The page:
Will people with Down syndrome unlock the mystery of Alzheimer’s disease?
Michael Clayburgh has a long family history of Alzheimer’s and his grandfather died from the disease.
Clayburgh is now on the front lines of unraveling the causes of the disease that has so devastated his family because of a condition he carries — Down syndrome.
The 29-year-old from New Hampshire is participating in a clinical trial for a vaccine that would prevent Alzheimer’s from forming in the brains of people with Down syndrome.
“My name is Michael Clayburgh and I like the study,” he told “Good Morning America.”
“Michael is very aware of Alzheimer’s because we’re surrounded by it,” added his mother, Nancy Clayburgh. “He understands it and understands that his grandfather died from Alzheimer’s and knows he can be involved and help find a cure.”
People with Down syndrome seem to have a double risk: They are more susceptible than the average population to Alzheimer’s disease and struck by it earlier in their lives.
Around 40 percent of people with Down syndrome develop Alzheimer’s-like symptoms by age 40 and 50 percent develop symptoms by the age of 50, according to Dr. Brian Skotko, a medical geneticist who is leading the clinical trial at Massachusetts General Hospital.
“Every family that I know that has a person with Down syndrome is well aware of that statistic,” said Nancy Clayburgh. “It’s a great concern.”
How are Down syndrome and Alzheimer’s connected?
The connection between Down syndrome and Alzheimer’s might lie in a gene.
People with Down syndrome are born with an extra copy of chromosome 21.
Chromosome 21 carries what is known as the APP gene. APP overexpression leads to a buildup of plaques in the brain.
Plaque buildup in the brain interferes with how brain cells function and increases the risk of developing Alzheimer’s disease.
“Right now we believe that people with Down syndrome might have the key to unlock the mysteries of Alzheimer’s for all of us,” Skotko said. “The pathology of their brains resemble Alzheimer’s at an earlier age and can be studied.”
Skotko has a personal reason for devoting his career to unlocking the mystery of Alzheimer’s. He has a sister with Down syndrome.
“She’s 38 years old and she has such a robust life and she’s the life coach for all of us,” he said. “I am really motivated and want to do everything I can as a brother, but also as a clinician so that there will be something clinically available so that she does not have to get Alzheimer’s.”
Unlocking the mystery of Alzheimer’s
Skotko and his team of researchers at Massachusetts General, a Harvard University teaching hospital, started the two-year clinical trial that Clayburgh is part of just nine months ago.
As is the case in most “gold standard” medical trials, neither the participants nor the doctors know who is getting the real vaccine for Alzheimer’s disease and who is getting the placebo. That doesn’t stop participants from wanting in.
“This is two years of being dedicated to a research trial where you don’t even know whether you’re actually getting the vaccine,” Skotko said. “And our phones were ringing off the hook when we opened the trial.”
There are just over 200,000 people in the United States with Down syndrome. Around one in every 700 babies are born with the chromosomal condition, according to the U.S. Centers for Disease Control and Prevention (CDC).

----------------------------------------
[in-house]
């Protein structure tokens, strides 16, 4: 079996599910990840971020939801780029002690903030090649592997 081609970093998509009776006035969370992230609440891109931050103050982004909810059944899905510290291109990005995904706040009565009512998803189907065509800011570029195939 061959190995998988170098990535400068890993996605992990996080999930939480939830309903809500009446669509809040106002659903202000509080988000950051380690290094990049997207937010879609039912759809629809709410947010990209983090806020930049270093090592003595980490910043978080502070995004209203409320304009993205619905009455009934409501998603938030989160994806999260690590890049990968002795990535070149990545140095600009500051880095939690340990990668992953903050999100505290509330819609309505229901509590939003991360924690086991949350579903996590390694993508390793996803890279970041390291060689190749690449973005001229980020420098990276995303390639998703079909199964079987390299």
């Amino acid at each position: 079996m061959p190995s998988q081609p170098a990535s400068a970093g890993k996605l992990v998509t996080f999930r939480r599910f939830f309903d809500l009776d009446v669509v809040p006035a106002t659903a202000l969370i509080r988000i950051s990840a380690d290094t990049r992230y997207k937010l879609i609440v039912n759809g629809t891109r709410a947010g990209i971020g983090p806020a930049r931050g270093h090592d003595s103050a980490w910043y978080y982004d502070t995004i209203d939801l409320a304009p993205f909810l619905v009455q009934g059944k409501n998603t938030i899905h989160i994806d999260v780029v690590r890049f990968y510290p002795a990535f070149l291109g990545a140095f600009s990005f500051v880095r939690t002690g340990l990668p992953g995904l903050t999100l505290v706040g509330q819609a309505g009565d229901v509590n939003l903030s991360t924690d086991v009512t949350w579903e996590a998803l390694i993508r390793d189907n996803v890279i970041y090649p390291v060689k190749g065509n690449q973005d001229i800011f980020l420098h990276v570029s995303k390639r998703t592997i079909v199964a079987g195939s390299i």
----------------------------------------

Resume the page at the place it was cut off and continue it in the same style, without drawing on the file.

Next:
Alzheimer’s, a disease that leads to memory loss and dementia, affects more than 5 million Americans, according to recent government estimates.
There is no treatment currently for Alzheimer’s disease itself. Patients can only be treated for their symptoms, which in Down syndrome patients include seizures and irritability, among others, according to Skotko.
If it works the way they hope it will, the vaccine in Skotko’s clinical trial would prevent Alzheimer’s from forming in people with Down syndrome by stimulating their immune system to prevent plaque buildup in the brain.
“We have known about the connection between Down’s syndrome and Alzheimer’s for several decades, but it’s only recently that scientists are beginning to unravel why that is on a molecular basis,” Skotko said. “That is allowing us to translate it into real clinical trials.”
Researchers in Germany are testing the vaccine on people without Down syndrome, too, according to Skotko.
Should the vaccine continue to pass through the clinical trial process without any issues, it will take 10 to 15 years to get to market in the U.S. And no one, at this point, is talking about how much the vaccine would cost.
A race to a cure
For families like the Clayburghs, a drug that could prevent Alzheimer’s cannot arrive soon enough.
“Now Michael is 29 and you can start to see some signs [of Alzheimer’s] in their 30s and 40s so you try to make yourself aware of their behaviors,” said Nancy Clayburgh. “It’s always in the back of your mind.”
Michael Clayburgh currently works three jobs and volunteers at a local hospital and with the local police department.
“Michael works really hard and [his jobs] means a lot to him,” said Emily Casian, Michael’s job coach. “Finding a cure [for Alzheimer’s] would be a great thing.”
Skotko said he has “never been more hopeful” for the Clayburghs and other families with a loved one with Down syndrome.
“Parents are so eager to do anything to make sure that their person with Down syndrome who’s achieved so much, who has accomplished so much, doesn’t lose it to Alzheimer’s,” he said. “Now we have better medicine, better science and better investments in making tomorrow better than it is today.”